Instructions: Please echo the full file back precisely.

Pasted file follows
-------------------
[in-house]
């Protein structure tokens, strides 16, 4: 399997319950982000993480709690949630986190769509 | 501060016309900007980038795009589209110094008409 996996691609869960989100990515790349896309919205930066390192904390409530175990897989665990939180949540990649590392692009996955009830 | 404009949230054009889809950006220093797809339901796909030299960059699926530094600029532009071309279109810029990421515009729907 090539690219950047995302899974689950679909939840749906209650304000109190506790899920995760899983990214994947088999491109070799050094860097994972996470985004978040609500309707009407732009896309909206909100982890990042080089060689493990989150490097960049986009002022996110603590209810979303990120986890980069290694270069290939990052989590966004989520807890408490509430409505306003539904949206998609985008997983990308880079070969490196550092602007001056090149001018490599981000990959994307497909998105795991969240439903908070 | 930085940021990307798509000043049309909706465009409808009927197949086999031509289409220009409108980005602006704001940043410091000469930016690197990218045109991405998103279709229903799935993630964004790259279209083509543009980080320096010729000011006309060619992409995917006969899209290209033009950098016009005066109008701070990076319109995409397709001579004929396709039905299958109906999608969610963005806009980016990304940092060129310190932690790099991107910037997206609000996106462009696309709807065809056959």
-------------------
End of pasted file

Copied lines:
[in-house]
């Protein structure tokens, strides 16, 4: 399997319950982000993480709690949630986190769509 | 501060016309900007980038795009589209110094008409 996996691609869960989100990515790349896309919205930066390192904390409530175990897989665990939180949540990649590392692009996955009830 | 404009949230054009889809950006220093797809339901796909030299960059699926530094600029532009071309279109810029990421515009729907 090539690219950047995302899974689950679909939840749906209650304000109190506790899920995760899983990214994947088999491109070799050094860097994972996470985004978040609500309707009407732009896309909206909100982890990042080089060689493990989150490097960049986009002022996110603590209810979303990120986890980069290694270069290939990052989590966004989520807890408490509430409505306003539904949206998609985008997983990308880079070969490196550092602007001056090149001018490599981000990959994307497909998105795991969240439903908070 | 930085940021990307798509000043049309909706465009409808009927197949086999031509289409220009409108980005602006704001940043410091000469930016690197990218045109991405998103279709229903799935993630964004790259279209083509543009980080320096010729000011006309060619992409995917006969899209290209033009950098016009005066109008701070990076319109995409397709001579004929396709039905299958109906999608969610963005806009980016990304940092060129310190932690790099991107910037997206609000996106462009696309709807065809056959």